That the founding fathers saw Italy as inspiration is just part of a story s sure to make the museum a destination, its backers say.
"It would wow people," said DiPilla, 49, a computer engineer and president of the eight-person museum organizing committee. "The Italian contributions to the United States have national significance."
But - cavoli! - someone else has had a similar idea. In South Philadelphia, the History of Italian Immigration Museum is set to open June 1 ins the Filitalia International center on Passyunk Avenue. That small, do-it-yourself institution aims to exhibit "the tangible and intangible heritage of Italian immigrants throughout the world."
DiPilla said he'd never heard of that museum, and besides, "We're covering a much larger time of history."
He's secured nonprofit IRS status for the proposed Italian Culture and History Museum of Philadelphia. And he's talked with Mayor Nutter's deputies about the possibility of a $1-a-year lease arrangement on a city building to house it.
Michael DiBerardinis, deputy mayor for environmental and community resources, is supportive of a museum.
"As an Italian American, I think it's a great idea," he said.
But, he cautioned, it's important for backers to operate from a reliable, detailed business plan, because specialized museums face a rugged financial environment today.
"The small museums that are connected to my departments - the Philadelphia History Museum, the African American Museum, the Mummers - it's a tough go, particularly on the financial side," DiBerardinis said.
Philadelphia is, of course, packed with museums, not just those offering art and Revolution history but that cover topics ranging from minerals to mourning, dolls to dentistry. Ethnic museums celebrate the achievements of Poles, Swedes, Jews, Germans, African Americans and Irish.
Sponsors insist an Italian museum wouldn't be a case of "me, too."
Films, lectures, and exhibits would highlight Italian achievements in law, government, culture, and architecture, and a genealogical section would help visitors trace their lineage to the old country. Part of it would be a kind of Italian Please Touch Museum, full of hands-on activities where kids - and kids at heart - could sing opera, play a mandolin, or maybe even stomp grapes.
"As long as we market it right, people will come," said Jody Della Barba, a South Philadelphia civic leader who was Mayor Frank Rizzo's secretary after he left office. "When you think South Philly, you think Italian."
Just under 6 percent of the U.S. population is of Italian descent. The figure is higher in Philadelphia, where 8 percent, or about 123,000 of 1.5 million residents, claim that heritage.
Italian roots run deep here. Philadelphia is home to the nation's first Italian ethnic Roman Catholic parish, Mary Magdelan de Pazzi, established in 1853. The surge of work-hungry Italians into South Philadelphia during the 1880s stamped a permanent identity on the neighborhoods. From those streets emerged Mario Lanza, Al Martino, Frankie Avalon, and Fabian.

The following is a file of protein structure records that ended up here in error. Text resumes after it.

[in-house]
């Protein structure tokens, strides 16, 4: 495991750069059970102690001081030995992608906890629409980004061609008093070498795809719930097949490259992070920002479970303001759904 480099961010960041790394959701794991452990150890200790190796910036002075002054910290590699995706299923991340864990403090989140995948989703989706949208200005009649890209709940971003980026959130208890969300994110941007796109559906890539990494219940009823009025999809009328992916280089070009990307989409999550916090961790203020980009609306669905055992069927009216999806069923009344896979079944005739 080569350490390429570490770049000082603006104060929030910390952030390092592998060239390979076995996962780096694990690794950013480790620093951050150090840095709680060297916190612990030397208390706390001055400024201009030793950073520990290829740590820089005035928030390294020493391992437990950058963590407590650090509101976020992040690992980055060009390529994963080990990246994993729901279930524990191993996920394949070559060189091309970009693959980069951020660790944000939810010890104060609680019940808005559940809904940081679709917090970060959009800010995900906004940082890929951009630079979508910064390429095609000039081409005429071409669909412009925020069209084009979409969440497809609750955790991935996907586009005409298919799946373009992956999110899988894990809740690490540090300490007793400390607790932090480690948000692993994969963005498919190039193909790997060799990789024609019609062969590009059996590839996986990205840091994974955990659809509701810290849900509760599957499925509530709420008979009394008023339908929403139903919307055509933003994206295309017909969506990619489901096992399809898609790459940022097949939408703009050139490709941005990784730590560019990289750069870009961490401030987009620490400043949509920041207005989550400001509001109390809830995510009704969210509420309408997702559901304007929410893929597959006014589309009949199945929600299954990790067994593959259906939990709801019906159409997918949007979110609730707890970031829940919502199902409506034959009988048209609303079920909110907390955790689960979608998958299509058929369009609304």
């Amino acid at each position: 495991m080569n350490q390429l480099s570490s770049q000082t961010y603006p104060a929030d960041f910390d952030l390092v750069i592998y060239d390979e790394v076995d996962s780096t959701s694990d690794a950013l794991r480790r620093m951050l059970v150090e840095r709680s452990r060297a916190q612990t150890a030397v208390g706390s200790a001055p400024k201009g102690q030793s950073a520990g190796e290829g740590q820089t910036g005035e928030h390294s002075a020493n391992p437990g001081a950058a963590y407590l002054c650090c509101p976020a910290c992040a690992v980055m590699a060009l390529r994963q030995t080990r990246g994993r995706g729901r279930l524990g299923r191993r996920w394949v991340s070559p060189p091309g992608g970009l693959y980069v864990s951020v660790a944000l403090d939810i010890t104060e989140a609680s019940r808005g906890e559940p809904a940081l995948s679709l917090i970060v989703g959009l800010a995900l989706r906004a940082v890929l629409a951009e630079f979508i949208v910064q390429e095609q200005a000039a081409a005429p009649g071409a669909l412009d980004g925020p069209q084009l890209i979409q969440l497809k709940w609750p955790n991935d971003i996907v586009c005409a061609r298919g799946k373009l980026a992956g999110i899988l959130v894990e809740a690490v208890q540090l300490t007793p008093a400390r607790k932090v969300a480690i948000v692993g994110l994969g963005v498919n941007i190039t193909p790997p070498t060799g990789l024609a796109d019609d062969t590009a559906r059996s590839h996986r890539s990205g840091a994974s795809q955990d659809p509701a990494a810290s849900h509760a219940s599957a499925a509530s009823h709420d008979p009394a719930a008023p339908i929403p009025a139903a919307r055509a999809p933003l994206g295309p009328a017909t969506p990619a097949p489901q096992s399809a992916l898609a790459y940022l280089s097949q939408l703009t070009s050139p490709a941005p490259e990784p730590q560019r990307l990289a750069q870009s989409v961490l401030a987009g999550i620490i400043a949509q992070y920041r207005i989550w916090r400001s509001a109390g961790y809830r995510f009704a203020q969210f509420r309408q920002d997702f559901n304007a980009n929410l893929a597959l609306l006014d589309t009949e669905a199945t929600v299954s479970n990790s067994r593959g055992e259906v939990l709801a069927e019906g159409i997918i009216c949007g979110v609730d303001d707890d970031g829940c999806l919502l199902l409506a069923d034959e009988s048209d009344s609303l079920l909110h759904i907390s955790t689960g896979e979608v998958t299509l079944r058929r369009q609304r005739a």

Today, a stop at the Italian Market is mandatory for tourists - and for politicians seeking citywide office - even as the area grows more diverse.
DiPilla and the museum committee have set up a website, met with the Italian consul-general, and held two fund-raisers, most recently a $50-a-plate gala at Spasso restaurant in April. They've looked at possible locations near Independence Hall, including the Bourse building, that offer a chance to put the museum on the tourist path. They're also considering sites near the Italian Market.
So what's holding up the groundbreaking?
"The issue," DiPilla said, "is who is going to write the check."
And, at the moment, that person or group has yet to emerge.
These days, said Danielle Rice, director of the Museum Leadership Program at Drexel University, museums big and small battle for the same pool of donor dollars, challenged to show the community they deserve support.
"It's tough for all museums," she said. "The fund-raising environment seems especially tough. It has not fully recovered from the recession."
DiBerardinis, who describes himself as having gravy in his veins, said it was not out of the question that the city could provide space if - and it's a big if - there's an available building that fits the needs and would be appropriate for a museum.
When he met with DiPilla, he said, he suggested the committee explore the chances of becoming partners with an existing museum to try to trim costs by sharing expenses.
DiPilla said, ultimately, the location will determine the level of needed financing. If a virtually cost-free space can be acquired, a museum could operate on a low budget. If a center has to be built, the cost rises to about $3 million.
"We really need this," said Della Barba, who sees people from up and down the East Coast traveling to an Italian museum. "It can be sustained by good marketing and the new generation, the third and fourth generation of Italian Americans. They need to go where they came from before they can know where they're going."